In the world of crypto exchanges, there have been some, well, hiccups. One exchange in Canada had a bunch of Bitcoins in "cold storage," meaning they weren't accessible online. They were still password-protected, which should've been fine because this was an exchange. Surely they would've kept the passwords in more than one place, right?
There was one sole holder of the cold storage password. That guy died suddenly. Boom, access to the cold storage crypto horde was immediately lost like it was protected by the dumbest Smaug imaginable. That horde included 26,000 Bitcoins, which are worth... *checks notes* ... a metric shit-ton of money. (It was a Canadian exchange, so we go with the metric unit.)
That's nothing compared to the insanity of Mt. Gox, formerly the trader of 80% of all Bitcoins around the world. It was also revealed to be a giant Ponzi scheme, the preferred scheme of the 21st Century.
Mark Karpeles, the head of the exchange, originally claimed that he 'misplaced' 850,000 Bitcoins but then miraculously recovered 200,000 of them in time to try and convince Japanese regulators that he was on the up-and-up. Of course, being even half-heartedly interested in their jobs, they promptly shut him down. It was a completely unforeseen end to what started as a Magic: The Gathering exchange because history is way, way dumber than we'd like to admit.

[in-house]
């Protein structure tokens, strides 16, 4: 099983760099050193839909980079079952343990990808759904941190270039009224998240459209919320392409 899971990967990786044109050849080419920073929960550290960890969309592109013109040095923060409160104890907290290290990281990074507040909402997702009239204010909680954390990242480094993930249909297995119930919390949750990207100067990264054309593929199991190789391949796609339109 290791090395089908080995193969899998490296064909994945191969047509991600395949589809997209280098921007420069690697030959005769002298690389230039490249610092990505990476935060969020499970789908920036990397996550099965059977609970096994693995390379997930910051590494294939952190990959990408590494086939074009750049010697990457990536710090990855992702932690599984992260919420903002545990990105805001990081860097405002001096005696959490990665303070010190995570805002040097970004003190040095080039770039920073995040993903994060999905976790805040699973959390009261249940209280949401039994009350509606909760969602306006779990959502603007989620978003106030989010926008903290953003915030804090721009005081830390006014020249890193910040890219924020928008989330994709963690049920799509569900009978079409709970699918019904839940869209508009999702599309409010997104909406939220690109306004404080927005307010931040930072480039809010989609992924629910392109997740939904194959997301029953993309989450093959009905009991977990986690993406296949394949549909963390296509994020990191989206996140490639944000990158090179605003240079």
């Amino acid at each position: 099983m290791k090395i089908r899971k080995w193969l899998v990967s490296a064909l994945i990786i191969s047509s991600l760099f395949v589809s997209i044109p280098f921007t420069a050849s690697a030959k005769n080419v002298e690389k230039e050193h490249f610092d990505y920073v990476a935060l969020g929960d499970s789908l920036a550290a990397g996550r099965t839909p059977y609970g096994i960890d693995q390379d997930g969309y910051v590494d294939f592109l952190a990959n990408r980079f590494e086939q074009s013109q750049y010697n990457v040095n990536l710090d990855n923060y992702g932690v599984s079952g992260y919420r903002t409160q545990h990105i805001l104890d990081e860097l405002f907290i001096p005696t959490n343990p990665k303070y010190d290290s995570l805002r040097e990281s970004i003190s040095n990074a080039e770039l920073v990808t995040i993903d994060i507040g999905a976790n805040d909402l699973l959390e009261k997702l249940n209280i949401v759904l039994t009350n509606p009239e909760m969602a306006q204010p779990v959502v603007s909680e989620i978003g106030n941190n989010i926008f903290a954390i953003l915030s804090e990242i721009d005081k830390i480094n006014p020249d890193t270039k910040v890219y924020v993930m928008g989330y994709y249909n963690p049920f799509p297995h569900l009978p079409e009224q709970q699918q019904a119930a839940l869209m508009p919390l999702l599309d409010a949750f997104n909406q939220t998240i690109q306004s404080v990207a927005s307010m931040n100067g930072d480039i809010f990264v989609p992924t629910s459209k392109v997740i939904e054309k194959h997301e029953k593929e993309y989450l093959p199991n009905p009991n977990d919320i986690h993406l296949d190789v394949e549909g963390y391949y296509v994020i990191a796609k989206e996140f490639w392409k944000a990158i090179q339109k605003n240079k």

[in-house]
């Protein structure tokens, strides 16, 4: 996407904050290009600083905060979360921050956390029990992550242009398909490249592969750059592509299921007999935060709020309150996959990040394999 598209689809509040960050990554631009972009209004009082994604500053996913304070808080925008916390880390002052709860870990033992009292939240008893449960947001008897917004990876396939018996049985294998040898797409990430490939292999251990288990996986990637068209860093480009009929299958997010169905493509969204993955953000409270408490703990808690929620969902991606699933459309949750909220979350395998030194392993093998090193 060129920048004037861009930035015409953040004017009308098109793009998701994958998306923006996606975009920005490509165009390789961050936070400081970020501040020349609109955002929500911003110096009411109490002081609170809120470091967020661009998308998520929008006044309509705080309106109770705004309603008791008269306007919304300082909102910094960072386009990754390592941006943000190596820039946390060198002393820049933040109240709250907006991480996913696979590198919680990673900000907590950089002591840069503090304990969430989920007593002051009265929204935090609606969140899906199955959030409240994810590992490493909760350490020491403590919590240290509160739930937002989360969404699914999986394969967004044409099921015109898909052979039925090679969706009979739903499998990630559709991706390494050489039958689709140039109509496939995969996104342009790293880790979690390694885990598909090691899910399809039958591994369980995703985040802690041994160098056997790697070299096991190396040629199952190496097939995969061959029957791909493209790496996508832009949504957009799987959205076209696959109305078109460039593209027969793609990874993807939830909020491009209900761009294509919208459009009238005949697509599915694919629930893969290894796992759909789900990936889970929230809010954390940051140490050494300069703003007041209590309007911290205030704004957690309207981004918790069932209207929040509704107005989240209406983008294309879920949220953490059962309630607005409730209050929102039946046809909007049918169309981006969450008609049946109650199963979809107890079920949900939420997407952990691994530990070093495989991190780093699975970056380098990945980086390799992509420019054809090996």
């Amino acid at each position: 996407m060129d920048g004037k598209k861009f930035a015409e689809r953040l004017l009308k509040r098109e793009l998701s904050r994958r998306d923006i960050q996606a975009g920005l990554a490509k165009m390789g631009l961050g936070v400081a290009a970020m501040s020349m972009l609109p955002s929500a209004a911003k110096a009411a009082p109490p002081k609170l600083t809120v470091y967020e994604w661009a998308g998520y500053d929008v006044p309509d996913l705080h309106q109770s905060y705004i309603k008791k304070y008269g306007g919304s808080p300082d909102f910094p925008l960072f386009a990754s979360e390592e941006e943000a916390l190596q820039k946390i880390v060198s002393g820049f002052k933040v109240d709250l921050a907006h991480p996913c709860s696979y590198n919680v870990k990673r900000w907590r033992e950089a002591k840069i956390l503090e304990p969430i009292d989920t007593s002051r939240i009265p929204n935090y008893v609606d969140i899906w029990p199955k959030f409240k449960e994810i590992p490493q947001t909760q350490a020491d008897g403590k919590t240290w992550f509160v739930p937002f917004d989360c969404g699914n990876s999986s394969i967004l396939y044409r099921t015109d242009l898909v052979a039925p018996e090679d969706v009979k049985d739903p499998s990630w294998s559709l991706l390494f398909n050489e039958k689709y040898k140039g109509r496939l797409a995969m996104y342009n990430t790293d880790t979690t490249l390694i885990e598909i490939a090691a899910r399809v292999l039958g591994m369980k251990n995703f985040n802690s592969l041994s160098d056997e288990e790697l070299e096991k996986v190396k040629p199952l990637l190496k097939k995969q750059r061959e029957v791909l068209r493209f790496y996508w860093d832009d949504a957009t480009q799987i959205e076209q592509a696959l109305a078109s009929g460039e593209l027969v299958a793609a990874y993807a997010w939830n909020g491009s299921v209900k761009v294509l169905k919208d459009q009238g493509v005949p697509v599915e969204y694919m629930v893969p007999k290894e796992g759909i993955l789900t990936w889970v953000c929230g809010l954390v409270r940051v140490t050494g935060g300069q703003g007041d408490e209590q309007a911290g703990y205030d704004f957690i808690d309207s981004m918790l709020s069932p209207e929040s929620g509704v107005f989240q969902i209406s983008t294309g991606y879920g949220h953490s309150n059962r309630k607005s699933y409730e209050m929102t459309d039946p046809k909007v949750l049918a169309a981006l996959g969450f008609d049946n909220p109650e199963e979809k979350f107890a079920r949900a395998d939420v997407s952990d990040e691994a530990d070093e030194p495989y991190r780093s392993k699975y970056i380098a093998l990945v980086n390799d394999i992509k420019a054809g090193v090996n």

Now, if these coins had been held by a bank, a government could step in and make customers whole, especially in the case of such massive fraud. But that's not how this works because, again, crypto doesn't have a government behind it. There's no structure to make people whole for lost crypto.
You could have one, sure, but that would require, you know, a government. The thing crypto is specifically built to circumvent.